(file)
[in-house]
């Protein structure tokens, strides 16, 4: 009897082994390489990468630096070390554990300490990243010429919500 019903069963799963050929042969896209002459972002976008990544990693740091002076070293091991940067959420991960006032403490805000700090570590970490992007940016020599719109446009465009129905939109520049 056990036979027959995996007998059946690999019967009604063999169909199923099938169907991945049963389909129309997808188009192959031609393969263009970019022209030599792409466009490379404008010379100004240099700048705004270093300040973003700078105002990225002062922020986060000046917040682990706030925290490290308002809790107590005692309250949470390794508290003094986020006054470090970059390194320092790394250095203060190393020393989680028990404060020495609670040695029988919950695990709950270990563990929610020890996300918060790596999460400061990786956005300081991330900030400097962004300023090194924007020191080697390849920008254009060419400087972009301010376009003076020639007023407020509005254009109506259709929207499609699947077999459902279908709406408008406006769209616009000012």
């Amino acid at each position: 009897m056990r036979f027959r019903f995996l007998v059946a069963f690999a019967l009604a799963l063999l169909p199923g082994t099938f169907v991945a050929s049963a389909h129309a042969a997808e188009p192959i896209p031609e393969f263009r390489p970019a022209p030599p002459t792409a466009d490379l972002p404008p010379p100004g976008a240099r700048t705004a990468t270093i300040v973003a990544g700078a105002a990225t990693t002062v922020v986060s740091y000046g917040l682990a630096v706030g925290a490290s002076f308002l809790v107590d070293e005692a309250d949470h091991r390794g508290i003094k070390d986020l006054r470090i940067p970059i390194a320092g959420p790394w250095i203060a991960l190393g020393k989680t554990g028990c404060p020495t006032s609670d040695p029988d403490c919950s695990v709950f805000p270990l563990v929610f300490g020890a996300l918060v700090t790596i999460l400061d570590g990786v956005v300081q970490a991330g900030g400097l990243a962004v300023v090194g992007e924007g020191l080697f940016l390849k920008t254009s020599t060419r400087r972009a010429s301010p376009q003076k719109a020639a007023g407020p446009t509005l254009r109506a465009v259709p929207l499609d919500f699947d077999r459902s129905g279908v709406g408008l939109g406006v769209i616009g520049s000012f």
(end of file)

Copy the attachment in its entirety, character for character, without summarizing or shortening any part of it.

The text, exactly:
[in-house]
């Protein structure tokens, strides 16, 4: 009897082994390489990468630096070390554990300490990243010429919500 019903069963799963050929042969896209002459972002976008990544990693740091002076070293091991940067959420991960006032403490805000700090570590970490992007940016020599719109446009465009129905939109520049 056990036979027959995996007998059946690999019967009604063999169909199923099938169907991945049963389909129309997808188009192959031609393969263009970019022209030599792409466009490379404008010379100004240099700048705004270093300040973003700078105002990225002062922020986060000046917040682990706030925290490290308002809790107590005692309250949470390794508290003094986020006054470090970059390194320092790394250095203060190393020393989680028990404060020495609670040695029988919950695990709950270990563990929610020890996300918060790596999460400061990786956005300081991330900030400097962004300023090194924007020191080697390849920008254009060419400087972009301010376009003076020639007023407020509005254009109506259709929207499609699947077999459902279908709406408008406006769209616009000012």
């Amino acid at each position: 009897m056990r036979f027959r019903f995996l007998v059946a069963f690999a019967l009604a799963l063999l169909p199923g082994t099938f169907v991945a050929s049963a389909h129309a042969a997808e188009p192959i896209p031609e393969f263009r390489p970019a022209p030599p002459t792409a466009d490379l972002p404008p010379p100004g976008a240099r700048t705004a990468t270093i300040v973003a990544g700078a105002a990225t990693t002062v922020v986060s740091y000046g917040l682990a630096v706030g925290a490290s002076f308002l809790v107590d070293e005692a309250d949470h091991r390794g508290i003094k070390d986020l006054r470090i940067p970059i390194a320092g959420p790394w250095i203060a991960l190393g020393k989680t554990g028990c404060p020495t006032s609670d040695p029988d403490c919950s695990v709950f805000p270990l563990v929610f300490g020890a996300l918060v700090t790596i999460l400061d570590g990786v956005v300081q970490a991330g900030g400097l990243a962004v300023v090194g992007e924007g020191l080697f940016l390849k920008t254009s020599t060419r400087r972009a010429s301010p376009q003076k719109a020639a007023g407020p446009t509005l254009r109506a465009v259709p929207l499609d919500f699947d077999r459902s129905g279908v709406g408008l939109g406006v769209i616009g520049s000012f």